DOWNRIGHT SCRUMPTIOUS CORNBREAD

Makes fantastic muffins, too!  This one was sun-dried tomato and cheddar.

Makes fantastic muffins, too! This one was sun-dried tomato and cheddar.

“You gonna eat yor’ cornbread?” Life, 1999

For about three years, I was under a cornbread curse. Yup. I couldn’t remember the ratios of the recipe, more than anything, but also tried to use an off-brand flour and baking powder. No matter what I did, the cornbread (while okay) was not the one that made me swoon. I tried googling recipes, but everyone has just a smidge of difference in how this all goes. Finally, in the back of an old cookbook, I found it! This is the most versatile, moist (yup, I said it) cornbread around—not too crumbly, just the right amount of corn flavor—and it stands up to almost any kind of tweaking you might want to employ. Don’t like sugar in your cornbread? Leave it out. Want yours sweet enough to be cake? Add more. The most important ratio here is flour to corn meal: don’t mess with it. This is where the “too crumbly” texture might bite you in the ass. Also, CAST IRON IS CRITICAL. If you are going to do a full cornbread round, either find cast iron or forego the whole damn thing. (I have cast iron muffin pans, but I reckon you could do them in the regular kind. SIGH.) Ready?

One cup plain cornmeal (yellow is best, no additives)
One cup all-purpose flour (I use King Arthur or other fine flour)
3 ½ teaspoons baking powder (make sure it’s fresh)
One teaspoon salt (plus a pinch)
Two tablespoons sugar (can be skipped or upped, depending on taste)
One large egg (fresh from the backyard, if possible)
One cup whole milk (don’t mess with this)
1/3 cup melted REAL butter (or oil, but I use butter)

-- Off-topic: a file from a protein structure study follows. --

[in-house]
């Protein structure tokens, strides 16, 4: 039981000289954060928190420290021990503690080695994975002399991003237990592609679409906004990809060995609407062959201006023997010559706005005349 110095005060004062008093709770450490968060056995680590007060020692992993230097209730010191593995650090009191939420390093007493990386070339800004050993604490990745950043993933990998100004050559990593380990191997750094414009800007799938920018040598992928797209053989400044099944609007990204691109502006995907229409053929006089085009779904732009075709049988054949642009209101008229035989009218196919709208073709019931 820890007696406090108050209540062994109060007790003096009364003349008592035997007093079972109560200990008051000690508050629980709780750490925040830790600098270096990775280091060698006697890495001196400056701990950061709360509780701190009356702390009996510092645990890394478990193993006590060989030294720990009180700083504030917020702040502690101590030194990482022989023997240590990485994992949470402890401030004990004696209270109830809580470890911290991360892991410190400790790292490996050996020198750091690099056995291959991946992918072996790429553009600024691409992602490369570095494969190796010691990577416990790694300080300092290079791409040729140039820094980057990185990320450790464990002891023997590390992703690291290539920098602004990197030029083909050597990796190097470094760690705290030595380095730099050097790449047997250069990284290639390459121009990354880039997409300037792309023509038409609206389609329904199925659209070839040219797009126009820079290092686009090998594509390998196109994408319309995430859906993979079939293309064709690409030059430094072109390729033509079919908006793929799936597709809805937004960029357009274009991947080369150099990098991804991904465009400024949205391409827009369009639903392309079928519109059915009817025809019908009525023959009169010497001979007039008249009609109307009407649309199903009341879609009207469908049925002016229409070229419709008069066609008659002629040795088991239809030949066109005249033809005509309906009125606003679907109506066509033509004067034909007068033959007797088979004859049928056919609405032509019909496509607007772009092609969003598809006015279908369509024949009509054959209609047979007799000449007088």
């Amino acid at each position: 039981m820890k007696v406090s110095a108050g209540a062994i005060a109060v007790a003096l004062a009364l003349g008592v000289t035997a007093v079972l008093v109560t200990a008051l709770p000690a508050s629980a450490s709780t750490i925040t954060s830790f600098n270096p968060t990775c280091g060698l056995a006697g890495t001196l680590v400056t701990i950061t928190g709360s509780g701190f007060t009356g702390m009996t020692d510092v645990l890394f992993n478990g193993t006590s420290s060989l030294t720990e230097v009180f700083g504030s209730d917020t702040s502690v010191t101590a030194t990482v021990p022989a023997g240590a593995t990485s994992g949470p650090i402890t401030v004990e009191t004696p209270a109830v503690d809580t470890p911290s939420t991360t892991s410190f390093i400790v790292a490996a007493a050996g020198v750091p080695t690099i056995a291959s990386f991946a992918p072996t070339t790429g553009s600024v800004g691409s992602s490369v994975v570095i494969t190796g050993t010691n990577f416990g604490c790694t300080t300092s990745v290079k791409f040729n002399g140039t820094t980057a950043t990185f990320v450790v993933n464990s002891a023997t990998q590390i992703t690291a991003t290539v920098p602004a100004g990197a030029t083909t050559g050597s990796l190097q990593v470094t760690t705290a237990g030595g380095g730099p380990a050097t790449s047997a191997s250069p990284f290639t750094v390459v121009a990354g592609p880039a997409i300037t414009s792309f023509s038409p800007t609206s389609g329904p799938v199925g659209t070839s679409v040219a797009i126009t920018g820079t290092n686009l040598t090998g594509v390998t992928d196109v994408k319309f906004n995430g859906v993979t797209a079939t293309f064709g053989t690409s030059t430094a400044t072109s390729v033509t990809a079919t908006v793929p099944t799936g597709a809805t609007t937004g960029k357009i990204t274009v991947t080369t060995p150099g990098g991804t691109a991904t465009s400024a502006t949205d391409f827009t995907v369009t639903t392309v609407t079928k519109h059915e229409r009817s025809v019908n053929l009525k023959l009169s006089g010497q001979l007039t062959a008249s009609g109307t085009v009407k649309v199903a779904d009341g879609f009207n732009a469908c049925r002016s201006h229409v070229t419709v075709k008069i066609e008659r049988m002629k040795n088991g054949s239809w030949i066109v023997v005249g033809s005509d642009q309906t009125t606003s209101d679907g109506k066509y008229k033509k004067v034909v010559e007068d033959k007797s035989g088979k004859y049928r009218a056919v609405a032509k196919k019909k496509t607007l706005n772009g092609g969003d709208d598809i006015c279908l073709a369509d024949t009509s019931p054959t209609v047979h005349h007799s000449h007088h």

Mix all dry ingredients with a whisk. Mix all wet ingredients in a smaller bowl, then pour and mix into dry ingredients. Bake in WELL-greased cast iron skillet until golden on top at 350 degrees.

Note: The most important trick to adding ingredients is to assure that they are properly drained/dry. For instance, I would warn against adding sliced and fresh tomatoes. Use dried! Otherwise, the juices are going to ruin the baking. I do use fresh peppers (and even thinly sliced okra), but these are also lightly patted with a paper towel first. Add one handful (roughly a cup, about four ounces or so) shredded cheddar and THINLY sliced jalapenos to wet batter. Or, throw in a handful of drained: corn, bacon, sautéed onions, or anything you would like! (Y’all, these would be fantabulous with a little smoked/pulled pork and a brown sugar glaze, but I’m a little wacky like that.)

And so, y’all have become my memory. If I lose my damn mind and need to recheck my recipe, I’m counting on y’all to help an ol’ witch out. :) Iffin’ you make this, holler back and let me know how it went? ‘Specially if you added something tasty and new. MWAH!

BB,
Seba

Seba O'KileyComment